Operating Vehicles, Mechanized Devices, or Equipment Running, maneuvering, navigating, or driving vehicles or mechanized equipment, such as forklifts, passenger vehicles, aircraft, or water craft.
Communicating with Persons Outside Organization Communicating with people outside the organization, representing the organization to customers, the public, government, and other external sources. This information can be exchanged in person, in writing, or by telephone or e-mail.
Performing for or Working Directly with the Public Performing for people or dealing directly with the public. This includes serving customers in restaurants and stores, and receiving clients or guests.
Handling and Moving Objects Using hands and arms in handling, installing, positioning, and moving materials, and manipulating things.
Identifying Objects, Actions, and Events Identifying information by categorizing, estimating, recognizing differences or similarities, and detecting changes in circumstances or events.
AREAS OF KNOWLEDGE
Customer and Personal Service Knowledge of principles and processes for providing customer and personal services. This includes customer needs assessment, meeting quality standards for services, and evaluation of customer satisfaction.
Mechanical Knowledge of machines and tools, including their designs, uses, repair, and maintenance.
Sales and Marketing Knowledge of principles and methods for showing, promoting, and selling products or services. This includes marketing strategy and tactics, product demonstration, sales techniques, and sales control systems.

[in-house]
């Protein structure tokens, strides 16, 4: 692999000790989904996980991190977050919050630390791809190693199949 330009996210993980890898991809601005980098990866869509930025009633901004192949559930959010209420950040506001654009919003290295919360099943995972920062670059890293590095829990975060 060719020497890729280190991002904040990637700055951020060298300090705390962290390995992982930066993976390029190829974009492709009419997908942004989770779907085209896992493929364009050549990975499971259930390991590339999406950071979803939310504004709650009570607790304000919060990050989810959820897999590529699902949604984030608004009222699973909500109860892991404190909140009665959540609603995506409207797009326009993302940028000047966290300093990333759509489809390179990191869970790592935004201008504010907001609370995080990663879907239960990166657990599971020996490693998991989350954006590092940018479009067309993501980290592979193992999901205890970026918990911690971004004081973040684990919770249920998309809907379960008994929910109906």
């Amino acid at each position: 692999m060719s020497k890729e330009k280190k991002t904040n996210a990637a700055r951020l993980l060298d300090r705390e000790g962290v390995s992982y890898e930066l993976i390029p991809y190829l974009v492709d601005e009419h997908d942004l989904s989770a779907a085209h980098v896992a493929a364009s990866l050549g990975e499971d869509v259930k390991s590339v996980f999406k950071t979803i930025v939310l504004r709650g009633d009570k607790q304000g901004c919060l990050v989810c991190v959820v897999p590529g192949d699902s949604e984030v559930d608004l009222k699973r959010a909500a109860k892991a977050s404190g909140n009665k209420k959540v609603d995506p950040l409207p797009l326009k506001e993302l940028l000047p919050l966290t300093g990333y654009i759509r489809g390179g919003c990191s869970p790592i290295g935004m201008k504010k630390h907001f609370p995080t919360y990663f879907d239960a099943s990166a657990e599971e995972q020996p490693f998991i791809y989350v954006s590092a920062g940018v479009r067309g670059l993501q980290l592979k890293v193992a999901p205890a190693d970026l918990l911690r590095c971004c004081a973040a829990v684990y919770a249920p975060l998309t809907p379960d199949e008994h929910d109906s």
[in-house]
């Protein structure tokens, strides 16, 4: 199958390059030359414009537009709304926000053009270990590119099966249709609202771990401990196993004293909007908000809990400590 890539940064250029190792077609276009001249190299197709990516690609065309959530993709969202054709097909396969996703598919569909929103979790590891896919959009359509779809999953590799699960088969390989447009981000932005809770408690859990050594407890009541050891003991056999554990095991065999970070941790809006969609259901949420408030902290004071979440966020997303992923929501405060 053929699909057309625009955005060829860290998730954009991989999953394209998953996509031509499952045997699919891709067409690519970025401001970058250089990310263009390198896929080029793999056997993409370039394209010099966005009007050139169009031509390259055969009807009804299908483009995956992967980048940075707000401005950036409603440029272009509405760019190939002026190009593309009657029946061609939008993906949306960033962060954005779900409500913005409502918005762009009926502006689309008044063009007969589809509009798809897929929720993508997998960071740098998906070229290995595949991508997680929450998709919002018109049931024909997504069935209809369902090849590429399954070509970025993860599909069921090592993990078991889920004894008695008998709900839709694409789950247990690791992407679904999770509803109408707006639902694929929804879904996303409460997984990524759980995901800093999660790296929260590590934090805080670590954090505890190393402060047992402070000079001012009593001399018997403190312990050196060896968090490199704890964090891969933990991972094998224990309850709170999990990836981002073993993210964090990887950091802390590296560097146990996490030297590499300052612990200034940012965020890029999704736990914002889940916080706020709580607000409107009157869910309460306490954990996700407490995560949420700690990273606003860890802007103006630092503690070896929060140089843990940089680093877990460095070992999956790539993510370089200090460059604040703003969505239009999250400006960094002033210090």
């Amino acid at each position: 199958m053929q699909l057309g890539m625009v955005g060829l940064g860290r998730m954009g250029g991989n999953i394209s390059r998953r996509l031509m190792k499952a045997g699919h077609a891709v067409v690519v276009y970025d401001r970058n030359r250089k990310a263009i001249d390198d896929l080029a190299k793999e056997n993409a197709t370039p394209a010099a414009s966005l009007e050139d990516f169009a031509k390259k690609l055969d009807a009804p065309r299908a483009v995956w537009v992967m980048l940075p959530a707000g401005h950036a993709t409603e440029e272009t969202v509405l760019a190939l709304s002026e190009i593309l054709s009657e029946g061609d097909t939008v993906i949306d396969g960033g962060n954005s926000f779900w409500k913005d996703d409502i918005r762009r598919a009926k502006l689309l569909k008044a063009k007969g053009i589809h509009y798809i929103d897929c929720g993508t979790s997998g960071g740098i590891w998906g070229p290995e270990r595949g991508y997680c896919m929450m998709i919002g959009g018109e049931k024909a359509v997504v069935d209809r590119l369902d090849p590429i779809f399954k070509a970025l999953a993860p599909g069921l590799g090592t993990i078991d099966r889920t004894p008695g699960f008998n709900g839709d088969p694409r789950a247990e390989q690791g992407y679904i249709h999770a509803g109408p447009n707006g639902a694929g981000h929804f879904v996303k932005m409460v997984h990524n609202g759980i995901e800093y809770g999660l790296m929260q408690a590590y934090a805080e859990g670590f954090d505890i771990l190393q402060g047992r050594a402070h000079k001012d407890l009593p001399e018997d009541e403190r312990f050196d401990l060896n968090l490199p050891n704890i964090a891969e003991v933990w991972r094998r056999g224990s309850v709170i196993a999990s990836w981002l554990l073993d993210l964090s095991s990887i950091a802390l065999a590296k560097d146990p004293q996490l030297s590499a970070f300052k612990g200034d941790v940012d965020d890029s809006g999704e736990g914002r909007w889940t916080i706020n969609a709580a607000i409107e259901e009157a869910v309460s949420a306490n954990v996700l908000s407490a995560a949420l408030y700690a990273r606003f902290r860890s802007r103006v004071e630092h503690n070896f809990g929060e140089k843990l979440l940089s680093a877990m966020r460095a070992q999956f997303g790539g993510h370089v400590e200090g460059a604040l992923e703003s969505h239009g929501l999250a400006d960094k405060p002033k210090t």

Administration and Management Knowledge of business and management principles involved in strategic planning, resource allocation, human resources modeling, leadership technique, production methods, and coordination of people and resources.
Mathematics Knowledge of arithmetic, algebra, geometry, calculus, statistics, and their applications.
Clerical Knowledge of administrative and clerical procedures and systems such as word processing, managing files and records, stenography and transcription, designing forms, and other office procedures and terminology.
Education and Training Knowledge of principles and methods for curriculum and training design, teaching and instruction for individuals and groups, and the measurement of training effects.
Engineering and Technology Knowledge of the practical application of engineering science and technology. This includes applying principles, techniques, procedures, and equipment to the design and production of various goods and services.
TOP SKILLS
Service Orientation Actively looking for ways to help people.
Active Listening Giving full attention to what other people are saying, taking time to understand the points being made, asking questions as appropriate, and not interrupting at inappropriate times.
Speaking Talking to others to convey information effectively.
Time Management Managing one's own time and the time of others.
Operation and Control Controlling operations of equipment or systems.
Repairing Repairing machines or systems using the needed tools.
Coordination Adjusting actions in relation to others' actions.
Complex Problem Solving Identifying complex problems and reviewing related information to develop and evaluate options and implement solutions.